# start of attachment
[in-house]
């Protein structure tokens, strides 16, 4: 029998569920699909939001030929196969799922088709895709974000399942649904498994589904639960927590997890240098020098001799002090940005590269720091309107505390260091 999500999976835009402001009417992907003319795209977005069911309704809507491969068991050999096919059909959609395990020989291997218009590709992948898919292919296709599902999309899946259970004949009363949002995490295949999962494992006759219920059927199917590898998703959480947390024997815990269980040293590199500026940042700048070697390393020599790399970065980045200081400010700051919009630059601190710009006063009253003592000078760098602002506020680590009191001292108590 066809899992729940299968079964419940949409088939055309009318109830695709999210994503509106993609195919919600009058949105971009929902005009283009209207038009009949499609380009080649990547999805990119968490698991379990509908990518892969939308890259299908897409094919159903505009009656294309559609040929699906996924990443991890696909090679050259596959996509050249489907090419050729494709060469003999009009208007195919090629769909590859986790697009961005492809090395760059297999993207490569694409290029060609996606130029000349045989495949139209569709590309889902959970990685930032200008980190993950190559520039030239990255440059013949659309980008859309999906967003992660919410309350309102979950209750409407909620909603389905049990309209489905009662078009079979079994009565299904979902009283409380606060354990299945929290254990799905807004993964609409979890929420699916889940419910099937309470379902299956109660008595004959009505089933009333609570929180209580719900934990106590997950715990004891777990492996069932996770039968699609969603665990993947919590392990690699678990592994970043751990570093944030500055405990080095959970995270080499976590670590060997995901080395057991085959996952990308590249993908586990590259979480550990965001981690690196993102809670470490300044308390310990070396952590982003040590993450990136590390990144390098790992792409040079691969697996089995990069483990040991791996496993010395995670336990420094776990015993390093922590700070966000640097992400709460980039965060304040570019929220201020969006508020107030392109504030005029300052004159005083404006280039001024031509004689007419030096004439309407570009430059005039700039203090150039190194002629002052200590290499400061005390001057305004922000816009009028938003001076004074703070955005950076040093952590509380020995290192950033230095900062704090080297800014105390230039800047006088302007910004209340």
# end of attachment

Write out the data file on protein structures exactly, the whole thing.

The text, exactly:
[in-house]
């Protein structure tokens, strides 16, 4: 029998569920699909939001030929196969799922088709895709974000399942649904498994589904639960927590997890240098020098001799002090940005590269720091309107505390260091 999500999976835009402001009417992907003319795209977005069911309704809507491969068991050999096919059909959609395990020989291997218009590709992948898919292919296709599902999309899946259970004949009363949002995490295949999962494992006759219920059927199917590898998703959480947390024997815990269980040293590199500026940042700048070697390393020599790399970065980045200081400010700051919009630059601190710009006063009253003592000078760098602002506020680590009191001292108590 066809899992729940299968079964419940949409088939055309009318109830695709999210994503509106993609195919919600009058949105971009929902005009283009209207038009009949499609380009080649990547999805990119968490698991379990509908990518892969939308890259299908897409094919159903505009009656294309559609040929699906996924990443991890696909090679050259596959996509050249489907090419050729494709060469003999009009208007195919090629769909590859986790697009961005492809090395760059297999993207490569694409290029060609996606130029000349045989495949139209569709590309889902959970990685930032200008980190993950190559520039030239990255440059013949659309980008859309999906967003992660919410309350309102979950209750409407909620909603389905049990309209489905009662078009079979079994009565299904979902009283409380606060354990299945929290254990799905807004993964609409979890929420699916889940419910099937309470379902299956109660008595004959009505089933009333609570929180209580719900934990106590997950715990004891777990492996069932996770039968699609969603665990993947919590392990690699678990592994970043751990570093944030500055405990080095959970995270080499976590670590060997995901080395057991085959996952990308590249993908586990590259979480550990965001981690690196993102809670470490300044308390310990070396952590982003040590993450990136590390990144390098790992792409040079691969697996089995990069483990040991791996496993010395995670336990420094776990015993390093922590700070966000640097992400709460980039965060304040570019929220201020969006508020107030392109504030005029300052004159005083404006280039001024031509004689007419030096004439309407570009430059005039700039203090150039190194002629002052200590290499400061005390001057305004922000816009009028938003001076004074703070955005950076040093952590509380020995290192950033230095900062704090080297800014105390230039800047006088302007910004209340």